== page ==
What many people won’t know is the fascinating story of how BASIC started, at Dartmouth College in 1964. In today’s “Sunday Nerding”, learn about the origins of this once ubiquitous programming language.


References

Turnbull’s NBN Legacy of Failure

Posted Leave a commentPosted in Technology

Malcolm Turnbull has left Australia with quite a legacy with the National Broadband Network (NBN).

Back when the NBN was first mooted in 2008 – (though one could argue its origins go back the OPEL Networks plan from 2006) – everyone was supposed to be on one of three different technologies – 93% of the population with Fibre-to-the-Premise (FTTP, with up to 100Mbps), 4% with Fixed Wireless (FW, with up to 25Mbps), and 3% Satellite Broadband (SB, with up to 12Mbps).

Tmthetom [CC BY-SA 4.0 (https://creativecommons.org/licenses/by-sa/4.0)]

When then Communications Minister Stephen Conroy cancelled the OPEL plan in 2008, what has become known as the NBN was formulated, with the 93/4/3% split described above.

Enough capacity was to be put into the ground in the FTTP footprint to support 6 separate services – (4 data, and 2 voice) – in every single premise in those areas. The fibre going into the ground was to support services of up to 40Gbps.

To achieve those speeds – (over and above the standard 100Mbps offered initially) – all that would be required is an update to the electronics at each of the fibre connection.

Yes – the original 2008 NBN plan would have allowed for 40Gbps, dependent on CVC and backhaul capacity to be provided by individual ISPs.

Leading up to the 2013 election – and the change of government – then opposition communications spokesweasel, Malcolm Turnbull, and opposition leader Tony Abbott had other ideas.

Simply to oppose on politically ideological grounds, they decided that Conroy’s plan was “too expensive”, and would take “too long”.

Their alternative was to be “cheaper” and “faster to deliver” – neither which has been proven, and has in fact been widely debunked. Their plan called for all areas in which FTTP had not already been deployed, to change to Fibre-to-the-Node (FTTN, with up to 100Mbps), using existing copper.

The status of the existing copper was questionable at best.

The rollout has proven to be no faster to deliver – (and in fact has taken longer) – and sustainable speeds of 100Mbps have been so difficult to reach that most ISPs no longer even offer 100Mbps plans – including on the parts of the network that are deployed with FTTP.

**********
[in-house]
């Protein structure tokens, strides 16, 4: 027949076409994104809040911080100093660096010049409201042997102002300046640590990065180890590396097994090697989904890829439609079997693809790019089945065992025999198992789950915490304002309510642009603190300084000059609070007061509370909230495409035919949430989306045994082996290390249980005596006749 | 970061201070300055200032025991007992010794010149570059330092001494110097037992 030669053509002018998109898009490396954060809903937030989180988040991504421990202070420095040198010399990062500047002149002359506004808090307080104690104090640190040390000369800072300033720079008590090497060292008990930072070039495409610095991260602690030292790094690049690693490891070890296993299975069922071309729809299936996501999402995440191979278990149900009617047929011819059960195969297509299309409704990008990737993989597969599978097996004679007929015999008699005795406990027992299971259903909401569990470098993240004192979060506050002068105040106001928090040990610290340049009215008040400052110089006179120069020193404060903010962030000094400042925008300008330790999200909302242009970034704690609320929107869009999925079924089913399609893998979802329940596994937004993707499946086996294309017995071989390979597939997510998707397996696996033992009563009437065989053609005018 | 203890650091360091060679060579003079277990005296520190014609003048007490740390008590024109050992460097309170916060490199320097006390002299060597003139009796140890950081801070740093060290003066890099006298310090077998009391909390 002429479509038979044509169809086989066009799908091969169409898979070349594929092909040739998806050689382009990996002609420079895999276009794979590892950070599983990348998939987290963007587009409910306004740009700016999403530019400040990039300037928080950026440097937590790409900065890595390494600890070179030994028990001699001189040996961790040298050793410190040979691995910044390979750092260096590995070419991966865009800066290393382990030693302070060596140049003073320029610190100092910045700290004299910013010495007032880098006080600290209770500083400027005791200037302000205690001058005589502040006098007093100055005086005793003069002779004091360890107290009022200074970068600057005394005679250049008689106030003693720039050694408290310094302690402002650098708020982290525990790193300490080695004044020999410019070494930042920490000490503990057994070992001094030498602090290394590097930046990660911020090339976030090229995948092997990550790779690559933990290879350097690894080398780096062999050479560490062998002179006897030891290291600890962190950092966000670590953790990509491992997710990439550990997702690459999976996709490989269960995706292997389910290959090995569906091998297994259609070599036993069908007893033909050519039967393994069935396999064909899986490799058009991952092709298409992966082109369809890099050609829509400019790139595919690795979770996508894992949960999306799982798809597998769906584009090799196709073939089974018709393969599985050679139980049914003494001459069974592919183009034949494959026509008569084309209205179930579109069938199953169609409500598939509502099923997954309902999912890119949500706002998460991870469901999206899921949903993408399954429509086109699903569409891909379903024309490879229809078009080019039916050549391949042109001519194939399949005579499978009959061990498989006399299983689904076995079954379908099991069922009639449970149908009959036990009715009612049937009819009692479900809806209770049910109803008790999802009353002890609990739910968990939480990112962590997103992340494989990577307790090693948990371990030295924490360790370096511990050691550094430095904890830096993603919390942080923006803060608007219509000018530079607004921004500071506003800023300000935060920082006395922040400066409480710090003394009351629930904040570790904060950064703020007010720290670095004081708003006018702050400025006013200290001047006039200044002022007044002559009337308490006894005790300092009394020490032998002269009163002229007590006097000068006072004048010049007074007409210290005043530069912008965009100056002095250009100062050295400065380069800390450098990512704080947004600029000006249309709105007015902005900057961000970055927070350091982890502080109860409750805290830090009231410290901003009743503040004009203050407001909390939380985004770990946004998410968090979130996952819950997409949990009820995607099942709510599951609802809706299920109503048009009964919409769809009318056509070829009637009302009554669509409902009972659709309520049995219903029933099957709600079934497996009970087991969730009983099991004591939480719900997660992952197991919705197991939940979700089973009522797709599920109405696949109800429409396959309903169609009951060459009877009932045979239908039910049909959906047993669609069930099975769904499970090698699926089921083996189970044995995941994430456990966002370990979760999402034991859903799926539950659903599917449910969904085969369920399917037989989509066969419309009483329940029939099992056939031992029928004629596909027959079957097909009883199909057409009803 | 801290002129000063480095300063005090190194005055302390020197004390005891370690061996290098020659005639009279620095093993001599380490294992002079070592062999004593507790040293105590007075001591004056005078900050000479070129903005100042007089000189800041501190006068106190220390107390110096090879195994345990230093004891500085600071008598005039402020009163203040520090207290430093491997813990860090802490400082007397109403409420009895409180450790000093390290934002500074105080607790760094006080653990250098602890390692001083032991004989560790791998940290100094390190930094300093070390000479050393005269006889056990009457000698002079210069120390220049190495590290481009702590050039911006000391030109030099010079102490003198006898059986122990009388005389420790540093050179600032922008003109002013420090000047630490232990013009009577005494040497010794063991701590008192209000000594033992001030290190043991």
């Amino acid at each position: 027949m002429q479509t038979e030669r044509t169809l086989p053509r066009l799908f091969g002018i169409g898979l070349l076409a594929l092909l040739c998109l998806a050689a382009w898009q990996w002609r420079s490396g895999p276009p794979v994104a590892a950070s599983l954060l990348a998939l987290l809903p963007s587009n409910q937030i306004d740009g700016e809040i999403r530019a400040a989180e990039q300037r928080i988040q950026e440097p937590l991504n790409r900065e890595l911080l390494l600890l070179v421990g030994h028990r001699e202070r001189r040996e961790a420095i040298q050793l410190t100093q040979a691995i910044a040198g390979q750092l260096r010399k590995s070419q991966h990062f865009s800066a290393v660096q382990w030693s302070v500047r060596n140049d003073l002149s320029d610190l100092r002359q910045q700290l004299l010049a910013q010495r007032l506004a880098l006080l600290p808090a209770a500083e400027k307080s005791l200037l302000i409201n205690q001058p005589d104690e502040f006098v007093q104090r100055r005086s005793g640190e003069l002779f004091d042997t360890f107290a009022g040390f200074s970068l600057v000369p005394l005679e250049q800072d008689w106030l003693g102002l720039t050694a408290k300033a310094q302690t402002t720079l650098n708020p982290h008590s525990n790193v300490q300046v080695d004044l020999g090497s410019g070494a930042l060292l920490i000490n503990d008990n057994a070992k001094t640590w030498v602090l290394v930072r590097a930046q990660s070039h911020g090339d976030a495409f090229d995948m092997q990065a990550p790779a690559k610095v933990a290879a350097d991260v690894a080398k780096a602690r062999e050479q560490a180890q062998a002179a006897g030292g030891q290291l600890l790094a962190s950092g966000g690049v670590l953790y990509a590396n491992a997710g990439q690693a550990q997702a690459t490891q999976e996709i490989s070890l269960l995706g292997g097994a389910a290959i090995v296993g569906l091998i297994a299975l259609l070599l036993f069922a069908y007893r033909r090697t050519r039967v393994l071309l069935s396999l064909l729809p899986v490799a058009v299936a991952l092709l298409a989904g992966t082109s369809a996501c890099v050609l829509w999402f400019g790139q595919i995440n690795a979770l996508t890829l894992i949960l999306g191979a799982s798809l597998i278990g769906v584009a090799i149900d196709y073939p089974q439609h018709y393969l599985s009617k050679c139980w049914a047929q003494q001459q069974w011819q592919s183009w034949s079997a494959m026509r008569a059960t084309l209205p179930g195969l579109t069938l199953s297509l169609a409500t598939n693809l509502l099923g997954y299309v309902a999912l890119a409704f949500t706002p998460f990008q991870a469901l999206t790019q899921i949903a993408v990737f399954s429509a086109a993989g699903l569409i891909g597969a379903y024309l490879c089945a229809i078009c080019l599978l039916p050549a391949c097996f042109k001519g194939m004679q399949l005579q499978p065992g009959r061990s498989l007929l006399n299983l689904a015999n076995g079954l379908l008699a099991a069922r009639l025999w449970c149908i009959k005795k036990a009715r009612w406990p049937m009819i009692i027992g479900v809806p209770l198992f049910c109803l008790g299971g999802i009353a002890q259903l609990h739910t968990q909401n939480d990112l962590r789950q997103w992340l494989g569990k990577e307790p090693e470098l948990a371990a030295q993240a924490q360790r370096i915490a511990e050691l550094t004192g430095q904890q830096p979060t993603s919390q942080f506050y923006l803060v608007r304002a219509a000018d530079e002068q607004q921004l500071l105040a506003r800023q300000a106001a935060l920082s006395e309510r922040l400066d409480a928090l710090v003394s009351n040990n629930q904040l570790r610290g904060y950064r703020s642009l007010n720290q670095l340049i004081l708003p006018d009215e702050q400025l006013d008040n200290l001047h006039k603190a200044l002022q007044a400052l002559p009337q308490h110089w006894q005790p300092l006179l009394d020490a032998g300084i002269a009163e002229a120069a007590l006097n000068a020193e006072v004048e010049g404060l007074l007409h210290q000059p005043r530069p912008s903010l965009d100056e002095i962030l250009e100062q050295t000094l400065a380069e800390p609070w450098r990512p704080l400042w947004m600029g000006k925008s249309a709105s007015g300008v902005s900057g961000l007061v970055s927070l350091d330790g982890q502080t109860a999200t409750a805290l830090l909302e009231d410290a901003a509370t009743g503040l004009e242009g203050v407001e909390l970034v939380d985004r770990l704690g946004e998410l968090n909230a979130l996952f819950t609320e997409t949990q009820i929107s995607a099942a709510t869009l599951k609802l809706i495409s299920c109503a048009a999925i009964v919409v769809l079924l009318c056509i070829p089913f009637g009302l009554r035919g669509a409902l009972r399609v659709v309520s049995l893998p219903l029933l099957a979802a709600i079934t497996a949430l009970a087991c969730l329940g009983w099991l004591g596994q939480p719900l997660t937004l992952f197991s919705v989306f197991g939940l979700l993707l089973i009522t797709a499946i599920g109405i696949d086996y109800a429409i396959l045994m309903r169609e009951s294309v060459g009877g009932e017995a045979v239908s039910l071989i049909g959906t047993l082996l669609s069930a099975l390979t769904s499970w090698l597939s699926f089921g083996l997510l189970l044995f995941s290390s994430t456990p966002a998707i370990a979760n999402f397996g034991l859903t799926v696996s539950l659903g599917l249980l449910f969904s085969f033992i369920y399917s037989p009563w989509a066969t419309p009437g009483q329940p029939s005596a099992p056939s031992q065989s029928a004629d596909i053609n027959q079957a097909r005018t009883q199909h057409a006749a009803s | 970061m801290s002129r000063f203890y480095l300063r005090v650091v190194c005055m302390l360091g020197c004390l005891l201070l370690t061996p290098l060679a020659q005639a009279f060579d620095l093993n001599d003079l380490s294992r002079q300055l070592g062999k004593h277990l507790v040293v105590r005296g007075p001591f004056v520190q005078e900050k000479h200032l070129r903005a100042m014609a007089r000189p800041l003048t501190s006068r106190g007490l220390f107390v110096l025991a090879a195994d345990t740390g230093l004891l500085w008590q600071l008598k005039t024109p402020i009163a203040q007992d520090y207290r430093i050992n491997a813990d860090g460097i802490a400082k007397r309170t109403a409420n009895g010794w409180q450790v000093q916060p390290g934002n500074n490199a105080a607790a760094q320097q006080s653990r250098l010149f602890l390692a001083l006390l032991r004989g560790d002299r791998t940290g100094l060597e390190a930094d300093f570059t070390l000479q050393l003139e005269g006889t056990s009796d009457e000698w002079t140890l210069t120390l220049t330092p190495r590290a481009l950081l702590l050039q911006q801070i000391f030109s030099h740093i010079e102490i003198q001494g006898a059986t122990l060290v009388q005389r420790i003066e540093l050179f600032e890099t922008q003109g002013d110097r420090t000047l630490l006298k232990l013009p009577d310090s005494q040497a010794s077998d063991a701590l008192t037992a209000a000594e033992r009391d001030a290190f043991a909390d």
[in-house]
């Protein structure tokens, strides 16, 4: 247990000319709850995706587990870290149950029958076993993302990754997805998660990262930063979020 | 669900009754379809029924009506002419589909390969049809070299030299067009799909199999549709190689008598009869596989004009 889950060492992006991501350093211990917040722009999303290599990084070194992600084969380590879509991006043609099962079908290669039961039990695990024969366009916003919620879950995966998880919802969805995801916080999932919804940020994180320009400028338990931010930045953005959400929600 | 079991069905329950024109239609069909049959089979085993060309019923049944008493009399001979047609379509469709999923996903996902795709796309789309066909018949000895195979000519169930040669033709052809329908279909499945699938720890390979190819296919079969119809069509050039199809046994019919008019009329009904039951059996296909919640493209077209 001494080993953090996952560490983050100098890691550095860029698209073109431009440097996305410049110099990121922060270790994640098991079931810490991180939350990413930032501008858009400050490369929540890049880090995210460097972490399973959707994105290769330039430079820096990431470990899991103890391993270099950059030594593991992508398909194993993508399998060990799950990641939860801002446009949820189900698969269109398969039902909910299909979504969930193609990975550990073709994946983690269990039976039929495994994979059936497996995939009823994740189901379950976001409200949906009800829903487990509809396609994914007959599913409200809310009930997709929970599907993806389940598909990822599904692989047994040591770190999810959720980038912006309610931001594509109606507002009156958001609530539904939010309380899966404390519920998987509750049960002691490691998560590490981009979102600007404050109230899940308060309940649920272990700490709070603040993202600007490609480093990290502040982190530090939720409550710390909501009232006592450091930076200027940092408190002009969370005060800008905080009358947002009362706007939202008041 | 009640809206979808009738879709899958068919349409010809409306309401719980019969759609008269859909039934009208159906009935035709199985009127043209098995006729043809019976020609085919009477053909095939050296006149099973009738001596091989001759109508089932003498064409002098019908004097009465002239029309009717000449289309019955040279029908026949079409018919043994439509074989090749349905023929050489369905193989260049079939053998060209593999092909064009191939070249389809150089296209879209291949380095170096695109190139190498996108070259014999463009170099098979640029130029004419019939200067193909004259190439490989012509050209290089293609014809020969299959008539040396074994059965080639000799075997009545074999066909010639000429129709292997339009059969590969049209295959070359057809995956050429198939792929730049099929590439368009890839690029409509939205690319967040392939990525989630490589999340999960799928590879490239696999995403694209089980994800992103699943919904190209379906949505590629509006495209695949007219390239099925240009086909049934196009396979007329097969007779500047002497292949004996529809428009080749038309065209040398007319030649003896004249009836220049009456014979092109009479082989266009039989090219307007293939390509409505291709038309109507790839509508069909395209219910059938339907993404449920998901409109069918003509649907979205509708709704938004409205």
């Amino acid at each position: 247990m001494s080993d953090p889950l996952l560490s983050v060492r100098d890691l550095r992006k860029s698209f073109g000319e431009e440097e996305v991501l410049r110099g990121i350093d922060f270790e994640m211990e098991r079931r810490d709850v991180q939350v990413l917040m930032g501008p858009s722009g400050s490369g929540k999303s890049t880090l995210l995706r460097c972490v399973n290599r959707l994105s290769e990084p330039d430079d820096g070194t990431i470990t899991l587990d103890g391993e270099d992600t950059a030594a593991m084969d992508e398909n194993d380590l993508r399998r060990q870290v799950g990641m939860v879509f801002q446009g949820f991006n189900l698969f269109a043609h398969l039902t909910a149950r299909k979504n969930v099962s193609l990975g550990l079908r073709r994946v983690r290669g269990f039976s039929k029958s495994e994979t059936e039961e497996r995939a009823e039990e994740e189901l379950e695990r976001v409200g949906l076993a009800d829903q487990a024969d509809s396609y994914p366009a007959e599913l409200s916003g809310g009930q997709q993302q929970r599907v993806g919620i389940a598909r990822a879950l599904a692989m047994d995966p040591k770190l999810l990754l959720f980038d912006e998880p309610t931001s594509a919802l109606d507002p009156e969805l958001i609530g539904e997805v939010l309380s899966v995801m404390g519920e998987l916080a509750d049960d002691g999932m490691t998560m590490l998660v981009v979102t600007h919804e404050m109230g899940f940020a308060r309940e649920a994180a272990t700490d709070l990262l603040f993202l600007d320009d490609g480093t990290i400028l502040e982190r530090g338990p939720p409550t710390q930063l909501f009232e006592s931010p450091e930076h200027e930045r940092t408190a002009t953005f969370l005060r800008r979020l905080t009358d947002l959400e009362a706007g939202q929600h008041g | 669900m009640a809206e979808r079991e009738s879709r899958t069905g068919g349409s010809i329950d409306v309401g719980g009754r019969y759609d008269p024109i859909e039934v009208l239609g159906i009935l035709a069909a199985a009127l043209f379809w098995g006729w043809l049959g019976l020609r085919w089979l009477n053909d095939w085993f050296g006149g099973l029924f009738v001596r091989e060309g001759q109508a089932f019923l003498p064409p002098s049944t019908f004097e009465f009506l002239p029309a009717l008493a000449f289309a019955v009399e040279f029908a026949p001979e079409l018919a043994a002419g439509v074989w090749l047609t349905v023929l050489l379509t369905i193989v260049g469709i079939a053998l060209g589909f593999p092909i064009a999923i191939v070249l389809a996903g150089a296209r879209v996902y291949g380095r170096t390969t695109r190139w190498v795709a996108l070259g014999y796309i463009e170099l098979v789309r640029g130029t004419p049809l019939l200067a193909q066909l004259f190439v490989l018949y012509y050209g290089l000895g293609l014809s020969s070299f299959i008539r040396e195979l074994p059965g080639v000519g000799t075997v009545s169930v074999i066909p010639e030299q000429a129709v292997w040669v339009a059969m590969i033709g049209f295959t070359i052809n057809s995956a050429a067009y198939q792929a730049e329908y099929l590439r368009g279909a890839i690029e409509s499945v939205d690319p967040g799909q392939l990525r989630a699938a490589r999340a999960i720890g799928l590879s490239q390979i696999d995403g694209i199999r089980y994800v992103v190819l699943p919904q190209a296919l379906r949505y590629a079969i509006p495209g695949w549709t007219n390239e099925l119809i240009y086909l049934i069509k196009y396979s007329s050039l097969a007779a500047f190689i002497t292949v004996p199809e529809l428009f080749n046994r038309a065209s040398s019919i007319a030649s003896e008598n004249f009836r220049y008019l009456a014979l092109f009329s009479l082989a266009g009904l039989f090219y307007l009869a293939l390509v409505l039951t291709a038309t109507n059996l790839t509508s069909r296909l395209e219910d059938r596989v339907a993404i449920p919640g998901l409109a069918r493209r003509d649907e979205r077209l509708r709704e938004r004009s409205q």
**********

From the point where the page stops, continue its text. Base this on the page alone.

What we in fact end up with is what Turnbull called the “Multi Technology Mix” (MTM) – which would leave Australia covered with FTTP in areas where it had already been rolled out, Hybrid Fibre Coaxial (HFC) cable in areas where HFC was already rolled out, FTTN in the remaining areas where FTTP had not already been committed and there wasn’t already HFC, and finally FW and SB in much the same areas as originally planned.

The FTTN areas were later broken up further to include some Fibre-to-the-Curb (FTTC) deployments when they realised FTTN, in particular, wasn’t cutting it. Many areas which they earmarked for existing HFC later switched back to FTTN or FTTC, because many of the existing HFC networks they purchased couldn’t be made suitable.

And 100Mbps? Not even remotely likely unless you’re in an FTTP area, and with an ISP that has purchased enough CVC and backhaul capacity.

Rare.

So what does the MTM end up looking like? Take a look at this small area in the western part of Geelong, Victoria, with mapping provided by NBN MTM Alpha:

The purple dots represent locations that are serviced by FTTP; the yellow dots locations that are serviced by FTTN; the green dots locations that are serviced by FTTC; the pink dots locations that are serviced by FW; the orange dots locations serviced by SB; and finally the blue dots locations that are serviced by fibre from a non-NBN provider.

This is pretty stunning – and stunningly stupid.

You’ll see in the bottom right a patch of FTTC – (green) – where some premises right next door to green dots are getting FTTN – (yellow).

In the same street.

In the middle of the map, you’ll see the hamlet of Fyansford – where at the southern end of town you have a non-NBN fibre provider – (blue) – and at the northern end of town you have FTTP – (purple) – with a blob of FIXED WIRELESS in between. This band of fixed wireless is about 10 house blocks wide – or around 120 metres.

Apparently nobody thought that this area – (which is the newest part of that residential estate) – right next door to two fibre areas should get any kind of fixed-line service – not even FTTN or FTTC.

Stupidity.

Finally, zooming into the area just to the right of Fyansford – (which is on the side of a hill) – we see this:

Locations on the eastern side of Hunt Road get FTTN – (yellow) – locations on the western side get SATELLITE – (orange) – and just a little way down the hill, locations get Fixed Wireless – (pink).

And just to the north? A purple dot of FTTP.

I mean, what the hell?

Australia will one day rue this shemozzle of a “multi-technology mess”.

Trouble is, that day has already come, and Turnbull should hang his head in shame.

Sunday Nerding: Getting To The Moon